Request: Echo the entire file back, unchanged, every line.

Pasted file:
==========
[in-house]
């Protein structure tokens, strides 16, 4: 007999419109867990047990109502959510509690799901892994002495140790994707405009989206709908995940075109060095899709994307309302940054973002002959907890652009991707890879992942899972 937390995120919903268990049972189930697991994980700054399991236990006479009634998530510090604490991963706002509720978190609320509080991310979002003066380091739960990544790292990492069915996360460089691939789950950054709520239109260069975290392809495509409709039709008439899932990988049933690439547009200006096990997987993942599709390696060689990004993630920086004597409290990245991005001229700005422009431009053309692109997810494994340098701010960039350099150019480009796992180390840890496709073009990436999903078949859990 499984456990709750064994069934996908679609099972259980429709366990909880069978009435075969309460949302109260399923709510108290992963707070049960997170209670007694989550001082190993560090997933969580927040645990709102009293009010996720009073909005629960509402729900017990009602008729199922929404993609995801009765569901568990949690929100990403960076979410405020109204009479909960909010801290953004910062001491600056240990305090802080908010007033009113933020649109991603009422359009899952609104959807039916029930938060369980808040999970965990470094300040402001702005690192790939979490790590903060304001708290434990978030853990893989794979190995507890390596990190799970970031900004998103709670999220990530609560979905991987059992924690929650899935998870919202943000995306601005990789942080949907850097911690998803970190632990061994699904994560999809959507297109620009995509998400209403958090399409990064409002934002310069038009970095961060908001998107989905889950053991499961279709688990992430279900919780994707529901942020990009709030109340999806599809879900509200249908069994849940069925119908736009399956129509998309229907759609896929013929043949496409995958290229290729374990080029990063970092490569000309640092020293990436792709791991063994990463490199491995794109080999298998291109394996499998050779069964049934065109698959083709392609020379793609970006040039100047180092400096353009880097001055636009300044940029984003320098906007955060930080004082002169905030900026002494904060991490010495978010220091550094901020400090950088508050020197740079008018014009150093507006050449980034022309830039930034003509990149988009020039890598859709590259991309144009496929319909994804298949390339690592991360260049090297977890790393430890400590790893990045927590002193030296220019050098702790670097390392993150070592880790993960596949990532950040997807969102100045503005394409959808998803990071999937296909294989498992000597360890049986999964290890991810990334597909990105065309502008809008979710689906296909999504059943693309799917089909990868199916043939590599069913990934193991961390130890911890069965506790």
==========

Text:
[in-house]
């Protein structure tokens, strides 16, 4: 007999419109867990047990109502959510509690799901892994002495140790994707405009989206709908995940075109060095899709994307309302940054973002002959907890652009991707890879992942899972 937390995120919903268990049972189930697991994980700054399991236990006479009634998530510090604490991963706002509720978190609320509080991310979002003066380091739960990544790292990492069915996360460089691939789950950054709520239109260069975290392809495509409709039709008439899932990988049933690439547009200006096990997987993942599709390696060689990004993630920086004597409290990245991005001229700005422009431009053309692109997810494994340098701010960039350099150019480009796992180390840890496709073009990436999903078949859990 499984456990709750064994069934996908679609099972259980429709366990909880069978009435075969309460949302109260399923709510108290992963707070049960997170209670007694989550001082190993560090997933969580927040645990709102009293009010996720009073909005629960509402729900017990009602008729199922929404993609995801009765569901568990949690929100990403960076979410405020109204009479909960909010801290953004910062001491600056240990305090802080908010007033009113933020649109991603009422359009899952609104959807039916029930938060369980808040999970965990470094300040402001702005690192790939979490790590903060304001708290434990978030853990893989794979190995507890390596990190799970970031900004998103709670999220990530609560979905991987059992924690929650899935998870919202943000995306601005990789942080949907850097911690998803970190632990061994699904994560999809959507297109620009995509998400209403958090399409990064409002934002310069038009970095961060908001998107989905889950053991499961279709688990992430279900919780994707529901942020990009709030109340999806599809879900509200249908069994849940069925119908736009399956129509998309229907759609896929013929043949496409995958290229290729374990080029990063970092490569000309640092020293990436792709791991063994990463490199491995794109080999298998291109394996499998050779069964049934065109698959083709392609020379793609970006040039100047180092400096353009880097001055636009300044940029984003320098906007955060930080004082002169905030900026002494904060991490010495978010220091550094901020400090950088508050020197740079008018014009150093507006050449980034022309830039930034003509990149988009020039890598859709590259991309144009496929319909994804298949390339690592991360260049090297977890790393430890400590790893990045927590002193030296220019050098702790670097390392993150070592880790993960596949990532950040997807969102100045503005394409959808998803990071999937296909294989498992000597360890049986999964290890991810990334597909990105065309502008809008979710689906296909999504059943693309799917089909990868199916043939590599069913990934193991961390130890911890069965506790």